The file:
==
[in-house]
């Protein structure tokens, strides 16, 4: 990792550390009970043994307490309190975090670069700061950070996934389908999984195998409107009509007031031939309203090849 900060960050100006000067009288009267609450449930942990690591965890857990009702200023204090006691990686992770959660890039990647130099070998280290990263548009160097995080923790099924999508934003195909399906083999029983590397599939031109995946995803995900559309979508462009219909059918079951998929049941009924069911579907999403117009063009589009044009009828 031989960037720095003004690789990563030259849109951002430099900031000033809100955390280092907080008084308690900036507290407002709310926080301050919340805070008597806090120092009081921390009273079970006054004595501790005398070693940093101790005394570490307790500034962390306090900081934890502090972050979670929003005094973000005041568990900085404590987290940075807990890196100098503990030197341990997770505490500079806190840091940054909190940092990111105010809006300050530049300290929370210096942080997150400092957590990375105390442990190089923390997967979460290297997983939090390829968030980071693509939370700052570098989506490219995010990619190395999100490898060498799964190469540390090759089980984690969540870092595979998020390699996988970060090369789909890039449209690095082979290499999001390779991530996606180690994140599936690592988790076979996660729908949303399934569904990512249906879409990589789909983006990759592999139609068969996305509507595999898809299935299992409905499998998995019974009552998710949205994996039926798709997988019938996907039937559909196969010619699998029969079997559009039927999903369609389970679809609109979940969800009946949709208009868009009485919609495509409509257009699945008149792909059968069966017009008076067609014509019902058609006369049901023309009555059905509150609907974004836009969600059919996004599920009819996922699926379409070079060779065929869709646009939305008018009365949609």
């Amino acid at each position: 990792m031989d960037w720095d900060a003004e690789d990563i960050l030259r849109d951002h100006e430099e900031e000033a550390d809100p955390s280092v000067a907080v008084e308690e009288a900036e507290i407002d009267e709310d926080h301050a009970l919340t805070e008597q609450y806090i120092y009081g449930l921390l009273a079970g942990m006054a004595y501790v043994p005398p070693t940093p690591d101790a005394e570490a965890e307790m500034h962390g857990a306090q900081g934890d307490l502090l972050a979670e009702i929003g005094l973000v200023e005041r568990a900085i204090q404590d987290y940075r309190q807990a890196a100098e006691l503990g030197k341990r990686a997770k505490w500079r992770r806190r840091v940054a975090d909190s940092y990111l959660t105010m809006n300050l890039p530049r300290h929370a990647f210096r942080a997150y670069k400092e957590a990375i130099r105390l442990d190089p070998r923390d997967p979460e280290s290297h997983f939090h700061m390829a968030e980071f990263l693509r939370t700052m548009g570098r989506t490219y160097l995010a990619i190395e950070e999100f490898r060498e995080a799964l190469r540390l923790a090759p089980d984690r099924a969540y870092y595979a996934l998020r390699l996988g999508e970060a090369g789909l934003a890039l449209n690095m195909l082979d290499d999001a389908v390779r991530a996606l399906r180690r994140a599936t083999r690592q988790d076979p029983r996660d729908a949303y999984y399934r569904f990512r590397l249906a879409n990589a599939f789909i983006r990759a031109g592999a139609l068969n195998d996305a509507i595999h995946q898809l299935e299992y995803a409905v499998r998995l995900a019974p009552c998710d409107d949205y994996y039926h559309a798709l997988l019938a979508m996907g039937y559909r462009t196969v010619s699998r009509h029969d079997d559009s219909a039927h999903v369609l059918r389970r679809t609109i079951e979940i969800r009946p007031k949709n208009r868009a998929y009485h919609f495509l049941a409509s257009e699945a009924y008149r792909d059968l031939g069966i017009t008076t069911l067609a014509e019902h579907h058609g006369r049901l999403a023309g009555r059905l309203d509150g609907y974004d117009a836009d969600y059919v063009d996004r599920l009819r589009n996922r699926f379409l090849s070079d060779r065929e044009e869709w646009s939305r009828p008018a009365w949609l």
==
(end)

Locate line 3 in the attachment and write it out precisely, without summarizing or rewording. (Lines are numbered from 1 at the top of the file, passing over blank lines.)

């Amino acid at each position: 990792m031989d960037w720095d900060a003004e690789d990563i960050l030259r849109d951002h100006e430099e900031e000033a550390d809100p955390s280092v000067a907080v008084e308690e009288a900036e507290i407002d009267e709310d926080h301050a009970l919340t805070e008597q609450y806090i120092y009081g449930l921390l009273a079970g942990m006054a004595y501790v043994p005398p070693t940093p690591d101790a005394e570490a965890e307790m500034h962390g857990a306090q900081g934890d307490l502090l972050a979670e009702i929003g005094l973000v200023e005041r568990a900085i204090q404590d987290y940075r309190q807990a890196a100098e006691l503990g030197k341990r990686a997770k505490w500079r992770r806190r840091v940054a975090d909190s940092y990111l959660t105010m809006n300050l890039p530049r300290h929370a990647f210096r942080a997150y670069k400092e957590a990375i130099r105390l442990d190089p070998r923390d997967p979460e280290s290297h997983f939090h700061m390829a968030e980071f990263l693509r939370t700052m548009g570098r989506t490219y160097l995010a990619i190395e950070e999100f490898r060498e995080a799964l190469r540390l923790a090759p089980d984690r099924a969540y870092y595979a996934l998020r390699l996988g999508e970060a090369g789909l934003a890039l449209n690095m195909l082979d290499d999001a389908v390779r991530a996606l399906r180690r994140a599936t083999r690592q988790d076979p029983r996660d729908a949303y999984y399934r569904f990512r590397l249906a879409n990589a599939f789909i983006r990759a031109g592999a139609l068969n195998d996305a509507i595999h995946q898809l299935e299992y995803a409905v499998r998995l995900a019974p009552c998710d409107d949205y994996y039926h559309a798709l997988l019938a979508m996907g039937y559909r462009t196969v010619s699998r009509h029969d079997d559009s219909a039927h999903v369609l059918r389970r679809t609109i079951e979940i969800r009946p007031k949709n208009r868009a998929y009485h919609f495509l049941a409509s257009e699945a009924y008149r792909d059968l031939g069966i017009t008076t069911l067609a014509e019902h579907h058609g006369r049901l999403a023309g009555r059905l309203d509150g609907y974004d117009a836009d969600y059919v063009d996004r599920l009819r589009n996922r699926f379409l090849s070079d060779r065929e044009e869709w646009s939305r009828p008018a009365w949609l």